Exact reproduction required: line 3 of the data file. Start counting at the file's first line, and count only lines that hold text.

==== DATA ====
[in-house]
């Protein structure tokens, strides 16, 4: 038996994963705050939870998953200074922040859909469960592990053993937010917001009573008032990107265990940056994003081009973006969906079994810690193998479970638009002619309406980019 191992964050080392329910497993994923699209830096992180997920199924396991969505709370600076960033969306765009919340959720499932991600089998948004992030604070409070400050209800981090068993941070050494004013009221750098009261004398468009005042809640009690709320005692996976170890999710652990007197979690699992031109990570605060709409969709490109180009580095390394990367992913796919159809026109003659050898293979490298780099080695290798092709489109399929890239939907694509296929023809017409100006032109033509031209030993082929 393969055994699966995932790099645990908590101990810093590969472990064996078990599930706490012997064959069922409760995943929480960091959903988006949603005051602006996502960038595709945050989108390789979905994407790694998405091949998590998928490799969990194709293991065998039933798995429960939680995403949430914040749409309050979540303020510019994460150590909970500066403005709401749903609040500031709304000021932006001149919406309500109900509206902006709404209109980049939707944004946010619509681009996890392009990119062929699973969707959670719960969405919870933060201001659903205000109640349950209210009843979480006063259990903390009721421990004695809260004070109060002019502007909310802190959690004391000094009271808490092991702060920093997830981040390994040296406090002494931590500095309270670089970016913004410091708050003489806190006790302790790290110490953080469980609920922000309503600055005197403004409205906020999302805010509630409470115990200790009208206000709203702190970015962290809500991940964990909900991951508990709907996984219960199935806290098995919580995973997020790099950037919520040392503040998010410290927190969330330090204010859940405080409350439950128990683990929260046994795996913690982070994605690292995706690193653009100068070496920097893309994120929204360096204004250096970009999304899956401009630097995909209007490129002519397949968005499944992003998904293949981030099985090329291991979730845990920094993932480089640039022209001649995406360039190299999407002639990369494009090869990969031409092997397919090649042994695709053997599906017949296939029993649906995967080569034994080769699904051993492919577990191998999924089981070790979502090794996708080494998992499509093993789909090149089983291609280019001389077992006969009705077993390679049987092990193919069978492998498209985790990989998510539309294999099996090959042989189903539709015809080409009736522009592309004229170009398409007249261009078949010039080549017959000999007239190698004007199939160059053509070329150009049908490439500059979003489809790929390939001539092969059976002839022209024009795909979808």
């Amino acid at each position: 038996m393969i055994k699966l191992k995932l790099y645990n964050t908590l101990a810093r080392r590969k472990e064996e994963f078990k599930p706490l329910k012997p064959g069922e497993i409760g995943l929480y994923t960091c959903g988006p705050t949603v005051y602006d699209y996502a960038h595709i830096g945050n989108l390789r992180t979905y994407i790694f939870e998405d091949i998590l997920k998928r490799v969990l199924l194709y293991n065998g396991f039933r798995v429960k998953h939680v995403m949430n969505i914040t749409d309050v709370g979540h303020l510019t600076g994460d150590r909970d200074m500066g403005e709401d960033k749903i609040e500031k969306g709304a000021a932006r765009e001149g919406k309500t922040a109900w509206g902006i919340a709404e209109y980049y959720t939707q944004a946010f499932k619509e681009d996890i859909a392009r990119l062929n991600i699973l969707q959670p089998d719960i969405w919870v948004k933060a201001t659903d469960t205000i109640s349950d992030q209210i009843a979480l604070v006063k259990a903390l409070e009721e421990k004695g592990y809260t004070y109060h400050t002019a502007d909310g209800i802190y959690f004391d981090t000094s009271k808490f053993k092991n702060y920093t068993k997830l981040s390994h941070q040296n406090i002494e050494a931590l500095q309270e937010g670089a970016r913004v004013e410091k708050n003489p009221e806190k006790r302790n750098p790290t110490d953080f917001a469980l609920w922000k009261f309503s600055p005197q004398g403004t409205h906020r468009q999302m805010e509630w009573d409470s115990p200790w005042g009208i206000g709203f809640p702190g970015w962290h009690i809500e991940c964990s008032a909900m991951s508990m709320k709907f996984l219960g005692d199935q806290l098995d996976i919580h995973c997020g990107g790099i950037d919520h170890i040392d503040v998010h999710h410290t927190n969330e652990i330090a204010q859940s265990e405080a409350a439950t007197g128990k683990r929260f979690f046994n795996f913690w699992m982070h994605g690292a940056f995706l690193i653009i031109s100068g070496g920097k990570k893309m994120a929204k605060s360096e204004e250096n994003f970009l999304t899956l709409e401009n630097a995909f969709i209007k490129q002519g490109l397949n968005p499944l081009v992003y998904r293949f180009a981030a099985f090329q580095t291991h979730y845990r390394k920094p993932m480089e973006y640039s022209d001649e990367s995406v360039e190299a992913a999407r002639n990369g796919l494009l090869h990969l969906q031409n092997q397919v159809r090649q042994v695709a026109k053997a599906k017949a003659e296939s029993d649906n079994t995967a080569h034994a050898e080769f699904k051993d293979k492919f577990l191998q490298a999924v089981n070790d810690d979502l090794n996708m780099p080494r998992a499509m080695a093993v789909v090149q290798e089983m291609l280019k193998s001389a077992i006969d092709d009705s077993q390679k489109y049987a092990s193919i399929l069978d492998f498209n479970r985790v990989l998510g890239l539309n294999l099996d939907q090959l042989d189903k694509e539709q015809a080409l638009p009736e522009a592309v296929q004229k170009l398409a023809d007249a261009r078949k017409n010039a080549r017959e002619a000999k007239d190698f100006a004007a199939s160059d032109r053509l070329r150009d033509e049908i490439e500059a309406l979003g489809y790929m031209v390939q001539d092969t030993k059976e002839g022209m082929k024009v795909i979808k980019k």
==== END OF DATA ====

């Amino acid at each position: 038996m393969i055994k699966l191992k995932l790099y645990n964050t908590l101990a810093r080392r590969k472990e064996e994963f078990k599930p706490l329910k012997p064959g069922e497993i409760g995943l929480y994923t960091c959903g988006p705050t949603v005051y602006d699209y996502a960038h595709i830096g945050n989108l390789r992180t979905y994407i790694f939870e998405d091949i998590l997920k998928r490799v969990l199924l194709y293991n065998g396991f039933r798995v429960k998953h939680v995403m949430n969505i914040t749409d309050v709370g979540h303020l510019t600076g994460d150590r909970d200074m500066g403005e709401d960033k749903i609040e500031k969306g709304a000021a932006r765009e001149g919406k309500t922040a109900w509206g902006i919340a709404e209109y980049y959720t939707q944004a946010f499932k619509e681009d996890i859909a392009r990119l062929n991600i699973l969707q959670p089998d719960i969405w919870v948004k933060a201001t659903d469960t205000i109640s349950d992030q209210i009843a979480l604070v006063k259990a903390l409070e009721e421990k004695g592990y809260t004070y109060h400050t002019a502007d909310g209800i802190y959690f004391d981090t000094s009271k808490f053993k092991n702060y920093t068993k997830l981040s390994h941070q040296n406090i002494e050494a931590l500095q309270e937010g670089a970016r913004v004013e410091k708050n003489p009221e806190k006790r302790n750098p790290t110490d953080f917001a469980l609920w922000k009261f309503s600055p005197q004398g403004t409205h906020r468009q999302m805010e509630w009573d409470s115990p200790w005042g009208i206000g709203f809640p702190g970015w962290h009690i809500e991940c964990s008032a909900m991951s508990m709320k709907f996984l219960g005692d199935q806290l098995d996976i919580h995973c997020g990107g790099i950037d919520h170890i040392d503040v998010h999710h410290t927190n969330e652990i330090a204010q859940s265990e405080a409350a439950t007197g128990k683990r929260f979690f046994n795996f913690w699992m982070h994605g690292a940056f995706l690193i653009i031109s100068g070496g920097k990570k893309m994120a929204k605060s360096e204004e250096n994003f970009l999304t899956l709409e401009n630097a995909f969709i209007k490129q002519g490109l397949n968005p499944l081009v992003y998904r293949f180009a981030a099985f090329q580095t291991h979730y845990r390394k920094p993932m480089e973006y640039s022209d001649e990367s995406v360039e190299a992913a999407r002639n990369g796919l494009l090869h990969l969906q031409n092997q397919v159809r090649q042994v695709a026109k053997a599906k017949a003659e296939s029993d649906n079994t995967a080569h034994a050898e080769f699904k051993d293979k492919f577990l191998q490298a999924v089981n070790d810690d979502l090794n996708m780099p080494r998992a499509m080695a093993v789909v090149q290798e089983m291609l280019k193998s001389a077992i006969d092709d009705s077993q390679k489109y049987a092990s193919i399929l069978d492998f498209n479970r985790v990989l998510g890239l539309n294999l099996d939907q090959l042989d189903k694509e539709q015809a080409l638009p009736e522009a592309v296929q004229k170009l398409a023809d007249a261009r078949k017409n010039a080549r017959e002619a000999k007239d190698f100006a004007a199939s160059d032109r053509l070329r150009d033509e049908i490439e500059a309406l979003g489809y790929m031209v390939q001539d092969t030993k059976e002839g022209m082929k024009v795909i979808k980019k």